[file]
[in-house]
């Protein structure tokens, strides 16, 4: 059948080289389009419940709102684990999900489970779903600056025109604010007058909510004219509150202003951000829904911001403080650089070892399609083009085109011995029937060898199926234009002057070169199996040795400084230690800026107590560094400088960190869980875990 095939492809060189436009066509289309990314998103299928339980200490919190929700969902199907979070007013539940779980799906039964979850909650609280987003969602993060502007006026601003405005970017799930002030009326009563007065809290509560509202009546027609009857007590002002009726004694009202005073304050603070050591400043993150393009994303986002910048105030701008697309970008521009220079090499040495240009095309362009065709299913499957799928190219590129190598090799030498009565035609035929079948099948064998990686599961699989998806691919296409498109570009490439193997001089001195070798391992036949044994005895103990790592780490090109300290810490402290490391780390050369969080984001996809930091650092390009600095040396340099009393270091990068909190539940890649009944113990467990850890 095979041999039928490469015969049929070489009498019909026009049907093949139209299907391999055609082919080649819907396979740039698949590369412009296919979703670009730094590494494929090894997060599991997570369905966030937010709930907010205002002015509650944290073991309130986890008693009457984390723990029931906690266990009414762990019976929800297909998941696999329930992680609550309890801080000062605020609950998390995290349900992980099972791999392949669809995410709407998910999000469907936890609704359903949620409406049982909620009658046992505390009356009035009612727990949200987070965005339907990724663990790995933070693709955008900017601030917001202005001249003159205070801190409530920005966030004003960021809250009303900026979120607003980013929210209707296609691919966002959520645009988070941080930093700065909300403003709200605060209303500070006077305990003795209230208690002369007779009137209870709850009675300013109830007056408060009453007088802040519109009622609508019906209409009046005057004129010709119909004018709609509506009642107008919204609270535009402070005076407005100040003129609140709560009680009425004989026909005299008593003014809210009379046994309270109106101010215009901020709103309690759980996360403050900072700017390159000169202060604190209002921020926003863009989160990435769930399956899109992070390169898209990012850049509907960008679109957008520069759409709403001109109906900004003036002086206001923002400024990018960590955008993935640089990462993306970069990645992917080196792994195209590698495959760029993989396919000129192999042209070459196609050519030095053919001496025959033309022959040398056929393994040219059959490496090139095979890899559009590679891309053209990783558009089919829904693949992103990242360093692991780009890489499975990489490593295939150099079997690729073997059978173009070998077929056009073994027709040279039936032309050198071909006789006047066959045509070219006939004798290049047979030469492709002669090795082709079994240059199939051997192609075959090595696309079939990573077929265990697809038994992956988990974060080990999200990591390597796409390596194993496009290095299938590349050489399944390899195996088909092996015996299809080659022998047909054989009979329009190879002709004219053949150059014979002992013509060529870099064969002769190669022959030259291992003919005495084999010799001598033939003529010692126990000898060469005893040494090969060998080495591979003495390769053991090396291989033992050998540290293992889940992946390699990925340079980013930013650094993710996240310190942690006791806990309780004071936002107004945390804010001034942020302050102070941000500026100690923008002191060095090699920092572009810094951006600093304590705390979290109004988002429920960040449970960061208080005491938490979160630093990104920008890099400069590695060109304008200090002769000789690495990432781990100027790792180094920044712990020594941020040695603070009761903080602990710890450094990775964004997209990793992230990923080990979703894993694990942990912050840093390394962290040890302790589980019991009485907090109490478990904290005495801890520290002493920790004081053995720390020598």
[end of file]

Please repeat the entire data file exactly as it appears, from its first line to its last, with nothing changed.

[in-house]
């Protein structure tokens, strides 16, 4: 059948080289389009419940709102684990999900489970779903600056025109604010007058909510004219509150202003951000829904911001403080650089070892399609083009085109011995029937060898199926234009002057070169199996040795400084230690800026107590560094400088960190869980875990 095939492809060189436009066509289309990314998103299928339980200490919190929700969902199907979070007013539940779980799906039964979850909650609280987003969602993060502007006026601003405005970017799930002030009326009563007065809290509560509202009546027609009857007590002002009726004694009202005073304050603070050591400043993150393009994303986002910048105030701008697309970008521009220079090499040495240009095309362009065709299913499957799928190219590129190598090799030498009565035609035929079948099948064998990686599961699989998806691919296409498109570009490439193997001089001195070798391992036949044994005895103990790592780490090109300290810490402290490391780390050369969080984001996809930091650092390009600095040396340099009393270091990068909190539940890649009944113990467990850890 095979041999039928490469015969049929070489009498019909026009049907093949139209299907391999055609082919080649819907396979740039698949590369412009296919979703670009730094590494494929090894997060599991997570369905966030937010709930907010205002002015509650944290073991309130986890008693009457984390723990029931906690266990009414762990019976929800297909998941696999329930992680609550309890801080000062605020609950998390995290349900992980099972791999392949669809995410709407998910999000469907936890609704359903949620409406049982909620009658046992505390009356009035009612727990949200987070965005339907990724663990790995933070693709955008900017601030917001202005001249003159205070801190409530920005966030004003960021809250009303900026979120607003980013929210209707296609691919966002959520645009988070941080930093700065909300403003709200605060209303500070006077305990003795209230208690002369007779009137209870709850009675300013109830007056408060009453007088802040519109009622609508019906209409009046005057004129010709119909004018709609509506009642107008919204609270535009402070005076407005100040003129609140709560009680009425004989026909005299008593003014809210009379046994309270109106101010215009901020709103309690759980996360403050900072700017390159000169202060604190209002921020926003863009989160990435769930399956899109992070390169898209990012850049509907960008679109957008520069759409709403001109109906900004003036002086206001923002400024990018960590955008993935640089990462993306970069990645992917080196792994195209590698495959760029993989396919000129192999042209070459196609050519030095053919001496025959033309022959040398056929393994040219059959490496090139095979890899559009590679891309053209990783558009089919829904693949992103990242360093692991780009890489499975990489490593295939150099079997690729073997059978173009070998077929056009073994027709040279039936032309050198071909006789006047066959045509070219006939004798290049047979030469492709002669090795082709079994240059199939051997192609075959090595696309079939990573077929265990697809038994992956988990974060080990999200990591390597796409390596194993496009290095299938590349050489399944390899195996088909092996015996299809080659022998047909054989009979329009190879002709004219053949150059014979002992013509060529870099064969002769190669022959030259291992003919005495084999010799001598033939003529010692126990000898060469005893040494090969060998080495591979003495390769053991090396291989033992050998540290293992889940992946390699990925340079980013930013650094993710996240310190942690006791806990309780004071936002107004945390804010001034942020302050102070941000500026100690923008002191060095090699920092572009810094951006600093304590705390979290109004988002429920960040449970960061208080005491938490979160630093990104920008890099400069590695060109304008200090002769000789690495990432781990100027790792180094920044712990020594941020040695603070009761903080602990710890450094990775964004997209990793992230990923080990979703894993694990942990912050840093390394962290040890302790589980019991009485907090109490478990904290005495801890520290002493920790004081053995720390020598």